Thursday, 26 September 2013

Iain Dale: The Boot Is Now On The Other Foot

Last year, when I was accused of something I had not done, Iain Dale, who runs Biteback (Jeremy Robson published my Garbo book with them) instructed one of his minions to inform me that everyone who worked for his company did not believe the accusations made against me, and that they were on my side 100%. Futhermore, they were looking forward to the next book, and to Garbo coming out in America.

James, the head of sales, and Jeremy Robson--who has never been less than a gentleman--supported me, for which I was and still am grateful. 

When there was a discrepancy of just £500 in my royalty statement and I queried this, Iain Dale wrote that I was the most difficult author he had ever worked with, and that I was "a sandwich short of a picnic". All for the sake of £500, a fraction of what his company have made out of me. He added that my "behaviour" had given his company bad publicity, when there had been NO behaviour.

The police made a profound apology for what I had been accused of, I was completely exonerated, and action was taken against the person who had wrongfully accused me.

Today, Iain Dale was given a police caution for a "scuffle" incident in Brighton. He's removed most of the comments people had left on his Blog. Clearly, he is disliked by many, who believe that he should be relieved of his position of radio presenter. I'm not going to insult him, though I feel that it's the least he deserves. I just find him a reprehensible hypocrite.


He has apologised for his behaviour, but I fear it may be too late. Measures have certainly been taken, regarding a contract recently signed by me, that his company will not make one penny out of a project which would have made them a great deal of money. He wished me well and didn't mean it. I wish him bad luck and certainly do mean it.

I hope that his radio station DOES sack him. I hope that would-be clients DO avoid publishing with his company, though I have to stress that I have NO problems with his staff, who are all been found by me to have been professionals of the very highest order. Such is their professionalism that, if Biteback folds--which I hope it does--they will easily find work elsewhere, and I am sure with a better person at the helm. As for those who have worked with me--if they want character references, they can come to me.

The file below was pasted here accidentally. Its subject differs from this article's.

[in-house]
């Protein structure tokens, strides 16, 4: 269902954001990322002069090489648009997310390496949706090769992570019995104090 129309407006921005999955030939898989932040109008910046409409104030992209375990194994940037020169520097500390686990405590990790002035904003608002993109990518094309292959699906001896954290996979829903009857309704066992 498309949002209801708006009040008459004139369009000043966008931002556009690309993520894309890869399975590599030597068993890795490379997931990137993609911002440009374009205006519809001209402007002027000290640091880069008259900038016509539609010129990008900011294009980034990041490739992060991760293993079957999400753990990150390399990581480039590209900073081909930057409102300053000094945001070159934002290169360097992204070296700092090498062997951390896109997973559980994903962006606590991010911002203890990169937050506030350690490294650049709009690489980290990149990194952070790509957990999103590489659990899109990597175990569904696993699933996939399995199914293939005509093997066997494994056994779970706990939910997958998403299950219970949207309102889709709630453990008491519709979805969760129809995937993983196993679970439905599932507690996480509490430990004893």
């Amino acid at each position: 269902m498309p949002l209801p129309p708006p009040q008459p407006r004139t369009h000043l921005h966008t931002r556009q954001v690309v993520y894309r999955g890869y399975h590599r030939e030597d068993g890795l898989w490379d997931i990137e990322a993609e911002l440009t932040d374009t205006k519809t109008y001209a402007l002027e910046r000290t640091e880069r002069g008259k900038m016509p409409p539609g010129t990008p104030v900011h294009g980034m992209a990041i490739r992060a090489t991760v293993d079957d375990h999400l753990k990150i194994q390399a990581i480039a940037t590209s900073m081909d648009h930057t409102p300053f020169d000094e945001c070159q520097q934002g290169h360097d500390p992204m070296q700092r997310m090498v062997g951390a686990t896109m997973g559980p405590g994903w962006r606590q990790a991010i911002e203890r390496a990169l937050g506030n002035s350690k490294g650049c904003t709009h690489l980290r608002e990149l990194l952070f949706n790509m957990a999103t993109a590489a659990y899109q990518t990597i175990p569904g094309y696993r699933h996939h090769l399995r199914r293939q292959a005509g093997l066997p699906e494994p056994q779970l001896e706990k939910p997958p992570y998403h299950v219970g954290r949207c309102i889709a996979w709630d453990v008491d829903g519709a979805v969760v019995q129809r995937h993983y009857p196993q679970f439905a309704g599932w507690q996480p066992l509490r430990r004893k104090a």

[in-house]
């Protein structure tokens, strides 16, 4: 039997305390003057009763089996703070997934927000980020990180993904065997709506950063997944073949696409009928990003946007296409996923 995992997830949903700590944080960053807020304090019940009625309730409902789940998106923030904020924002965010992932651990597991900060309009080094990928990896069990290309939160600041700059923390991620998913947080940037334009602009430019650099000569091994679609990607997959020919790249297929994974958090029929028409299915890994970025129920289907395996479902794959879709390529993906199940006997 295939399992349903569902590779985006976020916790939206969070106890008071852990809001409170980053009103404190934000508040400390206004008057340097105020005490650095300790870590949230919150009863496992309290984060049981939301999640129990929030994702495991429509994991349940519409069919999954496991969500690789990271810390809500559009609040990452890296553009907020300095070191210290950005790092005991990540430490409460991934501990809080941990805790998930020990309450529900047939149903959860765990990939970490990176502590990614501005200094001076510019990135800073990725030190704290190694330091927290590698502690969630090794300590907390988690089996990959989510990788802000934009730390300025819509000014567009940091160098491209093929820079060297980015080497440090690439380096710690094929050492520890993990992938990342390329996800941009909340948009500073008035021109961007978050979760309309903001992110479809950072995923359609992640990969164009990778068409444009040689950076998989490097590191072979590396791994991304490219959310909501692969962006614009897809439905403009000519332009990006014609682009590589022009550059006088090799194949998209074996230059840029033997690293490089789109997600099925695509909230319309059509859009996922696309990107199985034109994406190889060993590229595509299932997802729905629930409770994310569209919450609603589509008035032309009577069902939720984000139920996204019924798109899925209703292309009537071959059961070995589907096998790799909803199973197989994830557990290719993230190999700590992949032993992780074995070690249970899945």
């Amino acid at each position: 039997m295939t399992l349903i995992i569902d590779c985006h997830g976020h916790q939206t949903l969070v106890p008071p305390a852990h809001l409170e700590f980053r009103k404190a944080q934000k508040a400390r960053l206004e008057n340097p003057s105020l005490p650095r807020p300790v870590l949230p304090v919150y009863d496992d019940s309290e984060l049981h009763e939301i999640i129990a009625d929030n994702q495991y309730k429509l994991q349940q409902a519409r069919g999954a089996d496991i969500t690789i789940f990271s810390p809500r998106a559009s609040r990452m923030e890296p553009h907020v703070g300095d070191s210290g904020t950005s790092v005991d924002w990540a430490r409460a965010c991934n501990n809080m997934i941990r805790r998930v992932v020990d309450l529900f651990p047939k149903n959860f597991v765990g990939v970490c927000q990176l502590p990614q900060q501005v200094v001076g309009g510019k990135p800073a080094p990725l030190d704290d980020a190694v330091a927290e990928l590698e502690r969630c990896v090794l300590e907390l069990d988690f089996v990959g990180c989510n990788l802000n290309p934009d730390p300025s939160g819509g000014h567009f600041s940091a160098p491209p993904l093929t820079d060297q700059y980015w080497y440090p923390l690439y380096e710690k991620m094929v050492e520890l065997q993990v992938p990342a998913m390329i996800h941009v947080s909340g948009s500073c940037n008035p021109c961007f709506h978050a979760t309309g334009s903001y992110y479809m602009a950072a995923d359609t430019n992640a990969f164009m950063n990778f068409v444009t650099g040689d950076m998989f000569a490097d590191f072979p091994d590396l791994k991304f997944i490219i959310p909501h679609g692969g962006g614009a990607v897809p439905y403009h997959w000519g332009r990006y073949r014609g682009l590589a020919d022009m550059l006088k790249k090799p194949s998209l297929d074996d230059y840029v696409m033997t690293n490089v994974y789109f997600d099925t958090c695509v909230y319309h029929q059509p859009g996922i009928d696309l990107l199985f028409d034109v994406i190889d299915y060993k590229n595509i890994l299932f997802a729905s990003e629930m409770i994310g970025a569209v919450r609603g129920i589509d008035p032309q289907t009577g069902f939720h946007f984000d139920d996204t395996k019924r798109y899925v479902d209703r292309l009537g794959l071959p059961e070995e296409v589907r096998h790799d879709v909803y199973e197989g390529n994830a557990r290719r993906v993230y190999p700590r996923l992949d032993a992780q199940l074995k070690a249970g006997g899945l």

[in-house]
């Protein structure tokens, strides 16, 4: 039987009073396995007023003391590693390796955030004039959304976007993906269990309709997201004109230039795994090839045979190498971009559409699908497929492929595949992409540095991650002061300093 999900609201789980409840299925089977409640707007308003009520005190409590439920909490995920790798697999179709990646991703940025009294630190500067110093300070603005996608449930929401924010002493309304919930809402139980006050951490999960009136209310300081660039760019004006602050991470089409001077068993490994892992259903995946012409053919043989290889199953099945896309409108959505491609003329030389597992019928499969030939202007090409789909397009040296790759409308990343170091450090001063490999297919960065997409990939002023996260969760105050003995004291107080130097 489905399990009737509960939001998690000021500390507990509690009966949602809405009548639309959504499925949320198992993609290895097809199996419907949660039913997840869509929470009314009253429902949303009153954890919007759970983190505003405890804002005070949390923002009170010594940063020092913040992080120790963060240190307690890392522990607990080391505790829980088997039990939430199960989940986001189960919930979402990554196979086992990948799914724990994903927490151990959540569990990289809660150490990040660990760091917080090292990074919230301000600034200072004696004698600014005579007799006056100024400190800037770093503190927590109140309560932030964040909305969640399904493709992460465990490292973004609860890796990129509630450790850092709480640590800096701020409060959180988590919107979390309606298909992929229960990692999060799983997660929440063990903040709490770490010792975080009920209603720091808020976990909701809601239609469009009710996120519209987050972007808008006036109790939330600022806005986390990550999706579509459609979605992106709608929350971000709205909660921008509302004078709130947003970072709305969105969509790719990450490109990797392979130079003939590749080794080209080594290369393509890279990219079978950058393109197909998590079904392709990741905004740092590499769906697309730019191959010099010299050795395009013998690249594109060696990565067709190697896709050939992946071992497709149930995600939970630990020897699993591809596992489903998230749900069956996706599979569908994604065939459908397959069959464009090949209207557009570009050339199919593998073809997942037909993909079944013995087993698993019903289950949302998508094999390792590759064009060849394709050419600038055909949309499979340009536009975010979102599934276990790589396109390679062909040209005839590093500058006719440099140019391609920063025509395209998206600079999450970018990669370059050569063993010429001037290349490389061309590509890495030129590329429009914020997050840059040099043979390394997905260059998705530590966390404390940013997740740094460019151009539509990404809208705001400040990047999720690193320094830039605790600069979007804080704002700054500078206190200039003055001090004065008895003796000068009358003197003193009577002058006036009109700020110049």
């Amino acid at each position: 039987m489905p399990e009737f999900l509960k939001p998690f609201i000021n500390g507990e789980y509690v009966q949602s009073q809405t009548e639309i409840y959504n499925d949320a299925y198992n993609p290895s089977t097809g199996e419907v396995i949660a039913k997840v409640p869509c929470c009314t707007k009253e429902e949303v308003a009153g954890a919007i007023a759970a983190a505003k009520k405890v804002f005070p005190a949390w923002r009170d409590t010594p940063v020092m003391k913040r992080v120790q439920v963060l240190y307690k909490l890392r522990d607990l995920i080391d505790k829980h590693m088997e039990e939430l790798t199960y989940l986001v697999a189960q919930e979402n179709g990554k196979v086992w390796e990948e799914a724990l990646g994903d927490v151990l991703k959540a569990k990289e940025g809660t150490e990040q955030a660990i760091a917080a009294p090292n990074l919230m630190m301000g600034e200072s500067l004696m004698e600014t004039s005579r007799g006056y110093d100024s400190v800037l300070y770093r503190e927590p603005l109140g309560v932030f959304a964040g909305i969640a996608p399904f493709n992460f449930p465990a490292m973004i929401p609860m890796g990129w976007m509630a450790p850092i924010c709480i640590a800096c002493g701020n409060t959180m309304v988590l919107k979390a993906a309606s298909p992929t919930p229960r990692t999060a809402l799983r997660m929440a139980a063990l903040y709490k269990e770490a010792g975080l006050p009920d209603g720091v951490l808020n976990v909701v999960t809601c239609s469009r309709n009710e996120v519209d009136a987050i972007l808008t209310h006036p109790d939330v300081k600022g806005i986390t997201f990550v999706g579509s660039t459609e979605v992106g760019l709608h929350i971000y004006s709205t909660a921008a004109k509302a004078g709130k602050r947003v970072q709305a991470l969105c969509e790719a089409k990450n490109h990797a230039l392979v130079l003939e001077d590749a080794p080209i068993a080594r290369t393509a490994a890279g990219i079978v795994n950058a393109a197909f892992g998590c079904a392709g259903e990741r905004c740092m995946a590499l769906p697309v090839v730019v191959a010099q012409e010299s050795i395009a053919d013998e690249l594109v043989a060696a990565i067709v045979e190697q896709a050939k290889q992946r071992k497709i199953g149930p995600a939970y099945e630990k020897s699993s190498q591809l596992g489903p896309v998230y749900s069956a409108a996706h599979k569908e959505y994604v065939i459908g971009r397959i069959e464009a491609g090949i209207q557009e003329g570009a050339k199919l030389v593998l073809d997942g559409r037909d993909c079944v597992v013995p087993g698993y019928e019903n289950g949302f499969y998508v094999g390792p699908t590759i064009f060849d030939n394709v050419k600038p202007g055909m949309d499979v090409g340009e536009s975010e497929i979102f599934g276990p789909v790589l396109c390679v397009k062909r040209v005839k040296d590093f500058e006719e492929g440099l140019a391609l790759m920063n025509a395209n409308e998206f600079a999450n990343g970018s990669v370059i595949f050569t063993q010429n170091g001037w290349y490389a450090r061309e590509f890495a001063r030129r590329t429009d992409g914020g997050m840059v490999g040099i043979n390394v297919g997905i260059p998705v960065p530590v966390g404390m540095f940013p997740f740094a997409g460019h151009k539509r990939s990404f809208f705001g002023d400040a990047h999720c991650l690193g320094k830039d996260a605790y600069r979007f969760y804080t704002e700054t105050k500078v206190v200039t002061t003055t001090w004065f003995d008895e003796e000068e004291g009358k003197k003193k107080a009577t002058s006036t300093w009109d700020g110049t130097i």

Anna Magnani: 40 Years Today

It's incredible to believe that it's been forty years since this great lady left us.
Anna Magnani was Italy's greatest ever actress.
Okay, so we have the likes of Sophia and a few others, but much of the time they were all tits and pouts.
Magnani was the real deal--a raw, unadulterated talent whiles likes we will never see again.
In "Rome, Open City" she became a symbol for her country, of bravery, patriotism and suffering.
There'll never be another like her. She even made "What's My Line?" dramatic!

Friday, 20 September 2013

Dietrich On The Subject Of Suicide

Marlene and I talked about several notorious suicides, including Dalida, and attempted suicides including Judy Garland and one or two others it would be imprudent to mention.
Dalida took pills. "Her greatest performance," Marlene said.
Betty Mars and Mike Brant jumped out of windows. "Stupid and dangerous--they could have landed on top of somebody and killed them as well," she said.
"People who keep attempting suicide only bore me," she said. "If you're going to do it, do it properly and don't keep botching it up or saying that you almost did it, or that you're thinking of doing it just to get pity or attention!"
Wise words from a wise woman!
There will be three very prominent suicides by the end of this year--by next summer at the latest--and one suicide which will not be prominent, but welcomed by some.
I give you my word. Just don't ask me to elaborate!

Thursday, 19 September 2013

Ingrid Caven - Ich weiss genau 1983

[For more on the Hedda and Louella of Homophobialand (aka Hala Pickford and cohort Evelyn Zumaya) see [ ] and [ ]

Tuesday, 17 September 2013

Why I Find Jody Latham & James Argent Offensive

Okay, so "Celebrity Super Spa" is arguably the worst reality TV show I have ever seen, and I know how to use the OFF button. There was such a fuss about last night's episode, however, that I watched it.

I find Jody Latham and TOWIES's James Argent an utter disgrace. They were paid to do the show--nowadays, like Helen Flanagan no one seems to want them other than for cheap tosh like this. They knew they would have to "back-sack-crack", yet they treated those clients like something they had scraped off their shoes. All the old "I'm-straighter-than-straight-can-be" cliches about not wishing to be near another man's nether regions. Latham was on "Shameless", and that's what he is. A disgrace. And the other one, asking for gloves as if he is handling someone with a disease. The man on the bunk seemed humiliated. Smug, greasy git!

Saturday, 14 September 2013

Louis B Mayer: I Would Have Put Nothing Past This Despot

The man was a creep, of this there is no doubting. Each time I research a Hollywood star--Garbo being the latest--Louis B Mayer does not come out of it very well. In his day, everyone was terrified of this tyrant, and anyone who tried to defend themselves against him soon found themselves propelled towards the exit, often never to grace the silver screen again. Garbo and Tallulah were exceptions. He treated everyone else like something he had stepped in.